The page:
As I have become obsessed with the owls that live outside our house, watching them, photographing them, drawing them, I’ve been delighted to discover the story of Pablo Picasso’s owl, as told in Françoise Gilot’s wonderful memoir, Life With Picasso:
Pablo loved to surround himself with birds and animals. In general they were exempt from the suspicion with which he regarded his other friends. While Pablo was still working at the Musée d’Antibes, [Michel] Sima had come to us one day with a little owl he had found in a corner of the museum. One of his claws had been injured. We bandaged it and gradually it healed. We bought a cage for him and when we returned to Paris we brought him back with us and put him in the kitchen with the canaries, the pigeons, and the turtledoves.
She describes the owl’s behavior:
We were very nice to him but he only glared at us. Any time we went into the kitchen, the canaries chirped, the pigeons cooed and the turtledoves laughed but the owl remained stolidly silent or, at best, snorted. He smelled awful and ate nothing but mice. Since Pablo’s atelier was overrun with them, I set several traps. Whenever I caught one, I brought it to the owl. As long as I was in the kitchen he ignored the mouse and me. He saw perfectly well in the daytime, of course, in spite of the popular legend about owls, but he apparently preferred to remain aloof. As soon as I left the kitchen, even if only for a minute, the mouse disappeared. The only trace would be a little ball of hair which the owl would regurgitate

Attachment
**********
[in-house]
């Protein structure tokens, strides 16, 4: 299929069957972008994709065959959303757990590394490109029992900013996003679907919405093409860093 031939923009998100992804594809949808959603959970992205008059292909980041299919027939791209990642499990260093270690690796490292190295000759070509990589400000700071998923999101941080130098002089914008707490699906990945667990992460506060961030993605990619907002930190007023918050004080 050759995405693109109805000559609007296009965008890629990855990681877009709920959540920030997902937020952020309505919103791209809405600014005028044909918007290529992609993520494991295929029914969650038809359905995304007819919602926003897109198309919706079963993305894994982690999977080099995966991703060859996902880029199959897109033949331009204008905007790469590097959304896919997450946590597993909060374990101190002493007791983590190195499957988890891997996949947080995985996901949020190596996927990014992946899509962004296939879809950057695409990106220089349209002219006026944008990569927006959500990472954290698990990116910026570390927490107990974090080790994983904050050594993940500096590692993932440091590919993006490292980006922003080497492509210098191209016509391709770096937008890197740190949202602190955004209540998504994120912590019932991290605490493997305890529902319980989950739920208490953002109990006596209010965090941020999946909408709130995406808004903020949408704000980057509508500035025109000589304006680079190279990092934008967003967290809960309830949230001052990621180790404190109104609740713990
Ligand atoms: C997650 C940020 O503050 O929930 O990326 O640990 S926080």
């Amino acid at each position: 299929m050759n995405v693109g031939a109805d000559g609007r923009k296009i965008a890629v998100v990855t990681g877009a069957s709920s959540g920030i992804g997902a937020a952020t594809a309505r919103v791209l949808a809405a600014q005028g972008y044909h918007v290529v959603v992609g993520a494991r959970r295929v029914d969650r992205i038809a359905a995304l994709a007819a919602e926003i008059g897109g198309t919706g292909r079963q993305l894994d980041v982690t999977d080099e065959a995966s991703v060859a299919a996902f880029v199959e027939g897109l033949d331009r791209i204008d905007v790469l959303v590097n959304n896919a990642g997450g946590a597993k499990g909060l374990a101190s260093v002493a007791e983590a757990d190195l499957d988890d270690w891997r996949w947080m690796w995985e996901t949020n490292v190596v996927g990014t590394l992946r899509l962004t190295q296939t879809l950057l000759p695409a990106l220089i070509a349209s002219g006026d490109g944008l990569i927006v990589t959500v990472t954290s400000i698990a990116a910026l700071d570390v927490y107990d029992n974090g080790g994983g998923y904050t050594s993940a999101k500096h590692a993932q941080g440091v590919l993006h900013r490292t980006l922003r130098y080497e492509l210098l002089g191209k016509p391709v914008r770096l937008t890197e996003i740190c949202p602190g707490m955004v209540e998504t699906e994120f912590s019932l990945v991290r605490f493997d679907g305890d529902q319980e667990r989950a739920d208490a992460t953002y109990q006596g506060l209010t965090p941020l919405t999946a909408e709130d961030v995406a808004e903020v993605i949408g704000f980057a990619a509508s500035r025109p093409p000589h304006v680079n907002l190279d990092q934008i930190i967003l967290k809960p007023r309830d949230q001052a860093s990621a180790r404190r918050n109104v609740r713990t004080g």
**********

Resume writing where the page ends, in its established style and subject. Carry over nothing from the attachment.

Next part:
Françoise Gilot telling the story of the owl she rescued with Picasso
— Austin Kleon (@austinkleon) March 5, 2021
She then describes Picasso’s weird friendship with the owl:
Every time the owl snorted at Pablo he would shout, “Cochon, Merde,” and a few other obscenities, just to show the owl that he was even worse mannered than he was. He used to stick his fingers between the bars of the cage and the owl would bite him, but Pablo’s fingers, though small, were tough and the owl didn’t hurt him. Finally the owl would let him scratch his head and gradually he came to perch on his finger instead of biting it, but even so, he still looked very unhappy. Pablo did a number of drawings and paintings of him and several lithographs as well.
I love the paintings, but also the sculptures:
And these plates:
I should also note that Gilot herself has painted owls:
And that she is still alive and painting! Here is an interview from 2019 in which she talks about the memoir.
In another photograph by Michel Sima (he published a book, Picasso à Antibes, in 1948), you can see one of the owl paintings in the background:
Sima himself is an interesting character: when he met Picasso, he had only recently returned from the death camps, and was recovering from poor health. Picasso convinced him to take up photography. You can learn more about their friendship in Gilot’s memoir and the documentary, Picasso and Sima, Antibes, 1946: